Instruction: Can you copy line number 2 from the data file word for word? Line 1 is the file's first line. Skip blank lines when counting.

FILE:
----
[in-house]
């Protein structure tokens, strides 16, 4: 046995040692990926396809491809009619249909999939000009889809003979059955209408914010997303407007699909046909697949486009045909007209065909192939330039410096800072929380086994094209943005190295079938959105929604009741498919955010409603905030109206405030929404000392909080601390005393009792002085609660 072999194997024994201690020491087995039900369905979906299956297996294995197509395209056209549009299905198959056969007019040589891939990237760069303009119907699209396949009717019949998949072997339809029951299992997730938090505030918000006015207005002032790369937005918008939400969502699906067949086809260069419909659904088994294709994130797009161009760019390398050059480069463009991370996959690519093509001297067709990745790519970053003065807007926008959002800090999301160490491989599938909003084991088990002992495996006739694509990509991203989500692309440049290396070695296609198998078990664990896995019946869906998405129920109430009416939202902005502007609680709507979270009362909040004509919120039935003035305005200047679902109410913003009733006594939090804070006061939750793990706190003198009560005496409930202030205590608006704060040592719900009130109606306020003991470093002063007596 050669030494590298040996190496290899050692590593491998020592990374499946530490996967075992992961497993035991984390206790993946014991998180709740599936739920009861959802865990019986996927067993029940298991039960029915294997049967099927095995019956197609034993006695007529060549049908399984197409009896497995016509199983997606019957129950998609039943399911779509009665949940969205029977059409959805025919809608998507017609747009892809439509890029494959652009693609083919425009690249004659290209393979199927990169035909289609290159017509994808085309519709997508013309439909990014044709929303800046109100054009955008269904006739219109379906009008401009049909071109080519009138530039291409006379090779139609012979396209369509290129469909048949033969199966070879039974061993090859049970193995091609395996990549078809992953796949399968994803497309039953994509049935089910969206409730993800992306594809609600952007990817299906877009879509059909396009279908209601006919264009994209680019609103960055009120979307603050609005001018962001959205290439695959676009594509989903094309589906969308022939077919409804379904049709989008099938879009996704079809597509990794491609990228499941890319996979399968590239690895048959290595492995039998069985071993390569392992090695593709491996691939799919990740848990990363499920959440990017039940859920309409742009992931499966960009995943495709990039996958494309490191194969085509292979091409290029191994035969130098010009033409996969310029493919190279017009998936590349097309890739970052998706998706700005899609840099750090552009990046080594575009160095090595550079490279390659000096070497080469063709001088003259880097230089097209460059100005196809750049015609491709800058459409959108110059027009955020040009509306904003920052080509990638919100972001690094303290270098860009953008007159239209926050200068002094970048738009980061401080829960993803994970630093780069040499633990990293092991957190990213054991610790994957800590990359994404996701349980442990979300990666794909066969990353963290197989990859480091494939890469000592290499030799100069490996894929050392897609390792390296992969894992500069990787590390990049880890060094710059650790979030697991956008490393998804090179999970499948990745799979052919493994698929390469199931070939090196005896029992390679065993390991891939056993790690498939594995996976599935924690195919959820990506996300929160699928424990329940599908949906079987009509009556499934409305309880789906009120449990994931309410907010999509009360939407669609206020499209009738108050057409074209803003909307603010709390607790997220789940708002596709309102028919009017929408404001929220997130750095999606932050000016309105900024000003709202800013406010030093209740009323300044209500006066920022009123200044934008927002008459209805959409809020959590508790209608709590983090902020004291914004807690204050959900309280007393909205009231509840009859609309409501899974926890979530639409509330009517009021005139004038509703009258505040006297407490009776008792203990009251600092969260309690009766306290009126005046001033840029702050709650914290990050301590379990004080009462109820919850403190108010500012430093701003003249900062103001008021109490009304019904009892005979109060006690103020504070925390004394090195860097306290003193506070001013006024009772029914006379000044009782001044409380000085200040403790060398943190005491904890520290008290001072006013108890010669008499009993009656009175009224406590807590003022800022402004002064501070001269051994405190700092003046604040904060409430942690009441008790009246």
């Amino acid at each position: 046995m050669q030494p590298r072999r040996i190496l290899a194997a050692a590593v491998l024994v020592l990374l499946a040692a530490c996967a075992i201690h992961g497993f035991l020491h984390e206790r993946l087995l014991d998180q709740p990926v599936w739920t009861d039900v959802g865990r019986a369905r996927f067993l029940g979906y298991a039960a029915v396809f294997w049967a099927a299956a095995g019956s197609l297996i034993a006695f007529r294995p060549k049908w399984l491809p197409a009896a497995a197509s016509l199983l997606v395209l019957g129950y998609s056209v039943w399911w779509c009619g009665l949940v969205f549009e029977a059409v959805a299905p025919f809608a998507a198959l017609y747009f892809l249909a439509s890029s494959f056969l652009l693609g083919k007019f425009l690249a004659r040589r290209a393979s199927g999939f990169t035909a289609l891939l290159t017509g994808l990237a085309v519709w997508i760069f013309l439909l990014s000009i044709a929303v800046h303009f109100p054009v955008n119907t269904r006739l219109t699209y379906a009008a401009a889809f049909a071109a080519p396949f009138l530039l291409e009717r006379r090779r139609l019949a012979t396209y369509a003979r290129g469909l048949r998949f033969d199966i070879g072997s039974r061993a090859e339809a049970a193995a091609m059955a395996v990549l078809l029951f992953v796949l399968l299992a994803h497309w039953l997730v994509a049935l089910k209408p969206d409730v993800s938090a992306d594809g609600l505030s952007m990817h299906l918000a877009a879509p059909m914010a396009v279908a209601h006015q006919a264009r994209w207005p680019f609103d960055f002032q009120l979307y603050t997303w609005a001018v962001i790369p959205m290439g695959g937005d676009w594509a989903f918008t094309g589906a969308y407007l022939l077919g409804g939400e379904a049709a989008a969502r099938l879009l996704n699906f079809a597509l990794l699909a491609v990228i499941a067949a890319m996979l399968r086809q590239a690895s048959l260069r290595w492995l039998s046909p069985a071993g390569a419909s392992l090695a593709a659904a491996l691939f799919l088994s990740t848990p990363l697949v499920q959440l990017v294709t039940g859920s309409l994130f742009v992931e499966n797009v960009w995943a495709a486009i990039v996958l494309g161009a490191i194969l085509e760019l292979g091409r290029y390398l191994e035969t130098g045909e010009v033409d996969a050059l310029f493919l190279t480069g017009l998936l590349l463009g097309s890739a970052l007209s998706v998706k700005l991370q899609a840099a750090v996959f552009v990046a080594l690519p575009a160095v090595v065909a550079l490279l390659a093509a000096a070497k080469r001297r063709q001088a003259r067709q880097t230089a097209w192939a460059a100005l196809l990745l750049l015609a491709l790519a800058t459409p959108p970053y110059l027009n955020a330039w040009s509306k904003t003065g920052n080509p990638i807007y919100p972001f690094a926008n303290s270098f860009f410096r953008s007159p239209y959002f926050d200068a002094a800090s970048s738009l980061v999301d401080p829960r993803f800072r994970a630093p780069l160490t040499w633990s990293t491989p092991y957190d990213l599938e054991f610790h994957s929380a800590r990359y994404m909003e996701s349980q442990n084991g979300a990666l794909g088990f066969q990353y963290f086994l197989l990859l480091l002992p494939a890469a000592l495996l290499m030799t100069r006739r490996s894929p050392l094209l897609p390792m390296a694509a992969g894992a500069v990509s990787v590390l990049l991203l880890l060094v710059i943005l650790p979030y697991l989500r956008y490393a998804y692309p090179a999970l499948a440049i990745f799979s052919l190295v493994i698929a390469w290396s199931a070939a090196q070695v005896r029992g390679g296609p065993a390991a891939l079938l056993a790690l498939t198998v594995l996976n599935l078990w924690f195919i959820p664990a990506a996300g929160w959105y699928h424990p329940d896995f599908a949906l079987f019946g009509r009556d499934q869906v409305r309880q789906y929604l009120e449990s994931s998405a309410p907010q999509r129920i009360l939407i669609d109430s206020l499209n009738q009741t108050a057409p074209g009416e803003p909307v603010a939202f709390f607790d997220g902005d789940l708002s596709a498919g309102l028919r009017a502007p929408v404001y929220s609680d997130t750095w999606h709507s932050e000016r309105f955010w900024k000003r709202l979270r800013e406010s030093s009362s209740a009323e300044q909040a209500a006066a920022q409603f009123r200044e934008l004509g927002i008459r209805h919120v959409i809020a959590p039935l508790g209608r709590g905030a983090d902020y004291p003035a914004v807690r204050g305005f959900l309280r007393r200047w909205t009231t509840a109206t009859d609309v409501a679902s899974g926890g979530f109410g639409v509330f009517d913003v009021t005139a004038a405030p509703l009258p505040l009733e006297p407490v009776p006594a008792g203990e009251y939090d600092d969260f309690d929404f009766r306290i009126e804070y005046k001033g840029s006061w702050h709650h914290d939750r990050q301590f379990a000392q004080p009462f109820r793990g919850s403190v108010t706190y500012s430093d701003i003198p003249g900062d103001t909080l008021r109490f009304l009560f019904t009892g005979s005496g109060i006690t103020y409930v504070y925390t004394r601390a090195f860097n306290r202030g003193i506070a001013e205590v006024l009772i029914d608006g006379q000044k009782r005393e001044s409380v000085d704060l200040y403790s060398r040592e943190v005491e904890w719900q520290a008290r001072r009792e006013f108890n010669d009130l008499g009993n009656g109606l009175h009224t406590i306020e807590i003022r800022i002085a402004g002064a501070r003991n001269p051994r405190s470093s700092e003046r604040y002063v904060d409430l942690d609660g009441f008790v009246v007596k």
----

């Protein structure tokens, strides 16, 4: 046995040692990926396809491809009619249909999939000009889809003979059955209408914010997303407007699909046909697949486009045909007209065909192939330039410096800072929380086994094209943005190295079938959105929604009741498919955010409603905030109206405030929404000392909080601390005393009792002085609660 072999194997024994201690020491087995039900369905979906299956297996294995197509395209056209549009299905198959056969007019040589891939990237760069303009119907699209396949009717019949998949072997339809029951299992997730938090505030918000006015207005002032790369937005918008939400969502699906067949086809260069419909659904088994294709994130797009161009760019390398050059480069463009991370996959690519093509001297067709990745790519970053003065807007926008959002800090999301160490491989599938909003084991088990002992495996006739694509990509991203989500692309440049290396070695296609198998078990664990896995019946869906998405129920109430009416939202902005502007609680709507979270009362909040004509919120039935003035305005200047679902109410913003009733006594939090804070006061939750793990706190003198009560005496409930202030205590608006704060040592719900009130109606306020003991470093002063007596 050669030494590298040996190496290899050692590593491998020592990374499946530490996967075992992961497993035991984390206790993946014991998180709740599936739920009861959802865990019986996927067993029940298991039960029915294997049967099927095995019956197609034993006695007529060549049908399984197409009896497995016509199983997606019957129950998609039943399911779509009665949940969205029977059409959805025919809608998507017609747009892809439509890029494959652009693609083919425009690249004659290209393979199927990169035909289609290159017509994808085309519709997508013309439909990014044709929303800046109100054009955008269904006739219109379906009008401009049909071109080519009138530039291409006379090779139609012979396209369509290129469909048949033969199966070879039974061993090859049970193995091609395996990549078809992953796949399968994803497309039953994509049935089910969206409730993800992306594809609600952007990817299906877009879509059909396009279908209601006919264009994209680019609103960055009120979307603050609005001018962001959205290439695959676009594509989903094309589906969308022939077919409804379904049709989008099938879009996704079809597509990794491609990228499941890319996979399968590239690895048959290595492995039998069985071993390569392992090695593709491996691939799919990740848990990363499920959440990017039940859920309409742009992931499966960009995943495709990039996958494309490191194969085509292979091409290029191994035969130098010009033409996969310029493919190279017009998936590349097309890739970052998706998706700005899609840099750090552009990046080594575009160095090595550079490279390659000096070497080469063709001088003259880097230089097209460059100005196809750049015609491709800058459409959108110059027009955020040009509306904003920052080509990638919100972001690094303290270098860009953008007159239209926050200068002094970048738009980061401080829960993803994970630093780069040499633990990293092991957190990213054991610790994957800590990359994404996701349980442990979300990666794909066969990353963290197989990859480091494939890469000592290499030799100069490996894929050392897609390792390296992969894992500069990787590390990049880890060094710059650790979030697991956008490393998804090179999970499948990745799979052919493994698929390469199931070939090196005896029992390679065993390991891939056993790690498939594995996976599935924690195919959820990506996300929160699928424990329940599908949906079987009509009556499934409305309880789906009120449990994931309410907010999509009360939407669609206020499209009738108050057409074209803003909307603010709390607790997220789940708002596709309102028919009017929408404001929220997130750095999606932050000016309105900024000003709202800013406010030093209740009323300044209500006066920022009123200044934008927002008459209805959409809020959590508790209608709590983090902020004291914004807690204050959900309280007393909205009231509840009859609309409501899974926890979530639409509330009517009021005139004038509703009258505040006297407490009776008792203990009251600092969260309690009766306290009126005046001033840029702050709650914290990050301590379990004080009462109820919850403190108010500012430093701003003249900062103001008021109490009304019904009892005979109060006690103020504070925390004394090195860097306290003193506070001013006024009772029914006379000044009782001044409380000085200040403790060398943190005491904890520290008290001072006013108890010669008499009993009656009175009224406590807590003022800022402004002064501070001269051994405190700092003046604040904060409430942690009441008790009246």